Before we get to the post, I feel obliged to mention that we’re doing some more blog maintenance tomorrow – might as well get it over with as soon/much as possible – so there may possibly be another short outage. We’re expecting this bit to go smoothly, but just in case it doesn’t, I figured I’d best mention it. On to the post.
Recently I read two novels, one by an experienced professional writer, the other by a talented yet-to-be-published one, that both made the same mistake. In both cases, the stories were deeply character-focused, involving several people who disliked, mistrusted, or totally misunderstood one another’s viewpoints, who had to learn to understand and trust each other so as to work together to defeat a threat to themselves and/or their world. In both cases, the stories developed well, came to a climax, and then trailed off in an ending that left me shaking my head and going “Huh?”
After mulling this over for some considerable time, I came to the conclusion that each of the writers got muddled about just what the story they were telling was, and consequently the endings, the climax-and-validation part, didn’t come together the way they should have. The writers shifted gears unexpectedly, from the characterization focus they’d had throughout their stories to a bang-up action climax that left the culmination of the learning-to-understand-each-other plot feeling like an afterthought.
Mind you, the action climaxes were not only entirely justified, they were also totally necessary. The learn-to-understand, come-to-realize plots wouldn’t have been nearly so tense if they hadn’t had the urgency of the action problem behind them (“If this group can’t get along, the Evil Overlord will take over the world by the end of the year!”). The trouble was that as the action confrontations drew nearer, they took over. This left the emotional/characterization plot in the background, to be brought forward and finished up only after the villain’s defeat.
In most cases, this wouldn’t have been a problem. Leaving the wrap-up of the hero/heroine’s romance for after the big fight with the dragon is a really common trope; in fact, it often serves as the final validation, the thing that says “Yes, this time the dragon is really dead, the Evil Overlord is finally vanquished, the wicked stepsisters have had their comeuppance and can’t make any more trouble, and the story is really over.”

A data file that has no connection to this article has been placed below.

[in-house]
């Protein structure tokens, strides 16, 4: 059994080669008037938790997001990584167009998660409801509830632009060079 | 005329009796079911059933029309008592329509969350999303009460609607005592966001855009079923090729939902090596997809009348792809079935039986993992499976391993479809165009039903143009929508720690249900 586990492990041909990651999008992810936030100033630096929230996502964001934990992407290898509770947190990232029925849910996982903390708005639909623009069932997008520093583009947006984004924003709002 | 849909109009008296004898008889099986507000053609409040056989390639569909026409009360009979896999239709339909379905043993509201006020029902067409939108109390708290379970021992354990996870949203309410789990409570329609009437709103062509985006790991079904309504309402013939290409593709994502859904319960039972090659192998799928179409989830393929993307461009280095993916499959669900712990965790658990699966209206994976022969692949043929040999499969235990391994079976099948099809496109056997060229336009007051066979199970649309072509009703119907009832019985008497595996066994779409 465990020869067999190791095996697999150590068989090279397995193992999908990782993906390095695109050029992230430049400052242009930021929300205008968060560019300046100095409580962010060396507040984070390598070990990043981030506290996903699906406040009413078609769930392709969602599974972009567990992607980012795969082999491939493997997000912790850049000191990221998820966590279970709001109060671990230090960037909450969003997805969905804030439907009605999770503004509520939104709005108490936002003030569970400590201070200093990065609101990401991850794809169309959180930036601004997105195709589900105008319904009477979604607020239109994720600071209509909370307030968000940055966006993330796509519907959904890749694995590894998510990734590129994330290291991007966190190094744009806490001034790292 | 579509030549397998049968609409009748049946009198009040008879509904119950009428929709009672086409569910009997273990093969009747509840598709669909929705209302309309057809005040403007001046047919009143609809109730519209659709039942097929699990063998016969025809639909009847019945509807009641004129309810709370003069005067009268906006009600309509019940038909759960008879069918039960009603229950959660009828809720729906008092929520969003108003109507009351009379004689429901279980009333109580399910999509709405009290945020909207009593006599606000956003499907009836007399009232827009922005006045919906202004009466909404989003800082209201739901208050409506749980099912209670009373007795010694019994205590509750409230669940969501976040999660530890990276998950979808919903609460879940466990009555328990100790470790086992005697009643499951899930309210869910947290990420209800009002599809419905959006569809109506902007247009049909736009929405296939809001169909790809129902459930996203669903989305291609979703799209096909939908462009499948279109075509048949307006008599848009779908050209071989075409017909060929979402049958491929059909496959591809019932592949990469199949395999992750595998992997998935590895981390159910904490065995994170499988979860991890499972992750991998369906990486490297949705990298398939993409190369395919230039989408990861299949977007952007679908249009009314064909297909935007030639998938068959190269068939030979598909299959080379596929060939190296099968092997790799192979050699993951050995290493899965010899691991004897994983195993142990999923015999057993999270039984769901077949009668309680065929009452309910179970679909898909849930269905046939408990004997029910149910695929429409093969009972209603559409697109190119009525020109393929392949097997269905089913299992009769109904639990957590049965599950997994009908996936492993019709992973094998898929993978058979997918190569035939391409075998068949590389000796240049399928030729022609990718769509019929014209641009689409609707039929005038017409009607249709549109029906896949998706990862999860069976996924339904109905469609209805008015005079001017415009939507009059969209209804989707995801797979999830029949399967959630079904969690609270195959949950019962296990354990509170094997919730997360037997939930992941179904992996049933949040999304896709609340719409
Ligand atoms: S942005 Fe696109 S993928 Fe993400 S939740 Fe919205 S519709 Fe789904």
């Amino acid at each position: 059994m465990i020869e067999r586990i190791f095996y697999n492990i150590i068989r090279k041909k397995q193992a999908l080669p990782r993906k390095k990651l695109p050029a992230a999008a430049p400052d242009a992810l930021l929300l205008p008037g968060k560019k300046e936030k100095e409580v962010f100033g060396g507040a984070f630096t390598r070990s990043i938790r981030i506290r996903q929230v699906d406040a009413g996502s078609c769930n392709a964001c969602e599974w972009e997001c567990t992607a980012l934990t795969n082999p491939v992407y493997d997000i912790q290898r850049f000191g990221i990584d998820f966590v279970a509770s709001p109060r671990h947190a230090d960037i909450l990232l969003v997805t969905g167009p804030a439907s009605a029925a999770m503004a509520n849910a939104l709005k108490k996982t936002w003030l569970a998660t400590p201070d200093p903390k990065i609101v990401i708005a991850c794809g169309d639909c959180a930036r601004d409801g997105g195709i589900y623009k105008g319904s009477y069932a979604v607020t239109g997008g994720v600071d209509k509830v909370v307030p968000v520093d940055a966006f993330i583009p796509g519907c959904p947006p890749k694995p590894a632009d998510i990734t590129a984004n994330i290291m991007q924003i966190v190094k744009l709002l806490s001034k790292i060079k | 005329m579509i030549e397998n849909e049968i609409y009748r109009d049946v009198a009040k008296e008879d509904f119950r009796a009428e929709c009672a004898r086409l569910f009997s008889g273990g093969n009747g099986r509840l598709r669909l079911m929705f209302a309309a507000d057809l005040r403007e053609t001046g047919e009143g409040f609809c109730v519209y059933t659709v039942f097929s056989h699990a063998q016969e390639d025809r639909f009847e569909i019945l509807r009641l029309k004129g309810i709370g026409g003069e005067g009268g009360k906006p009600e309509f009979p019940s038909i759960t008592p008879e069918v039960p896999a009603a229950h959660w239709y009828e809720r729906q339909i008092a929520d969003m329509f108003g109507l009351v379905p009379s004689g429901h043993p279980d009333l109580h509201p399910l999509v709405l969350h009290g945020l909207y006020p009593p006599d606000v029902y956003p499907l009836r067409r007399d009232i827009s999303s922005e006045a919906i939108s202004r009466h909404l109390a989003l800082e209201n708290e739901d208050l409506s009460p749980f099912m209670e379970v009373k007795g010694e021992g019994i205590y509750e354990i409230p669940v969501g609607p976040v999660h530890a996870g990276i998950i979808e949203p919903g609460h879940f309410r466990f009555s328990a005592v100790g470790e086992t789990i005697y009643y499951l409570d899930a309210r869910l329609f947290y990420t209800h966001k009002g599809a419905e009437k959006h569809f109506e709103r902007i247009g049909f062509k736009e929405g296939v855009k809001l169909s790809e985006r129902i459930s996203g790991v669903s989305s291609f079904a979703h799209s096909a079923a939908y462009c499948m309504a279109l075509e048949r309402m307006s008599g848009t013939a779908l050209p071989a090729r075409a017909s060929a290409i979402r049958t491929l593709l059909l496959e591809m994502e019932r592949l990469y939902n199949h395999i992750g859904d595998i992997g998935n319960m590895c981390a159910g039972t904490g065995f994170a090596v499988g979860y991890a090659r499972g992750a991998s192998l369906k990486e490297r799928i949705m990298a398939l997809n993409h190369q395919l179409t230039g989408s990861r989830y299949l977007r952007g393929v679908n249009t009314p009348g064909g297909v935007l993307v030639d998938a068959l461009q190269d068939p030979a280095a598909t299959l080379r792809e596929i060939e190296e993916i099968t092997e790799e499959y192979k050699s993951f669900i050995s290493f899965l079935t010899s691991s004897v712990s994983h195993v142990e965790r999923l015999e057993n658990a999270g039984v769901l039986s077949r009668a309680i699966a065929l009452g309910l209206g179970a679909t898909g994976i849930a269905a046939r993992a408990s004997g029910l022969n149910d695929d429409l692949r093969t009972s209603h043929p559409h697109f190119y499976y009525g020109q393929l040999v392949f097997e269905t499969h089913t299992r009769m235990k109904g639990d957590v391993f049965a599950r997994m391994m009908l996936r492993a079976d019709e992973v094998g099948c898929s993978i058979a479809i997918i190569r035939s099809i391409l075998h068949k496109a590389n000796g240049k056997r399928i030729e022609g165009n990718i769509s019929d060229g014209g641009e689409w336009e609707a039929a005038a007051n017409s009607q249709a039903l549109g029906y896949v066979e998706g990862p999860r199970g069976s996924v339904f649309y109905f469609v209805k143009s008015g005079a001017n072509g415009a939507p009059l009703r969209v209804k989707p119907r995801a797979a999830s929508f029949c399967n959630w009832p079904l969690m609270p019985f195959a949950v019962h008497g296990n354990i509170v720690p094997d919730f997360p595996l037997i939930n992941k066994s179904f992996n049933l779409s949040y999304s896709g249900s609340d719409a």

In the two cases I’m talking about, though, the first three-quarters of the story was focused on the emotional plot, with just enough action thrown in to keep upping the urgency. This led me, as a reader, to expect the Big Climax to resolve the emotional plot, as well as (or even instead of) the action plot. Instead, I got slam-bang we’re-all-in-this-together action climaxes, with the band of heroes working together like a well-oiled machine, and only after they’d taken out the Evil Overlord did I get to see the yes-I-do-trust-you-now scenes.
This left the stories feeling like a bait-and-switch. I’d have been perfectly satisfied by those endings if the focus in the early part of the story had been on action; I’d have been equally satisfied if the early part of the story had remained the same, but the climax and ending had been adjusted so that the emotional plot continued to be in the foreground.
I’m not completely sure why this kind of front end/back end mismatch comes about, especially not in these two cases. I can think of a number of possibilities, though: that for some reason the author felt that the action climax was the one that really mattered; that the author got too caught up in making the action work to remember the emotional plot until afterward; that the author simply didn’t have the writing chops to do both at once and decided to follow the common action-adventure wrap-up (action first, emotional plot later) even though that didn’t quite fit the story; the author buckled under pressure for action from an editor or a bunch of good friends/first-readers; the author was afraid the emotional plot would get “too purple.” All of them boil down to the authors losing sight of the story they were telling.
This kind of front/back mismatch doesn’t happen nearly so often the other way around – with a high-action front end and an emotional, non-action-oriented climax – but it does happen. In other words, while the solution is to make both ends match, it doesn’t matter whether the author changes the action climax to fit the non-action buildup or whether the author changes the buildup to fit the action climax. The important thing is to achieve consistency in what one is looking at.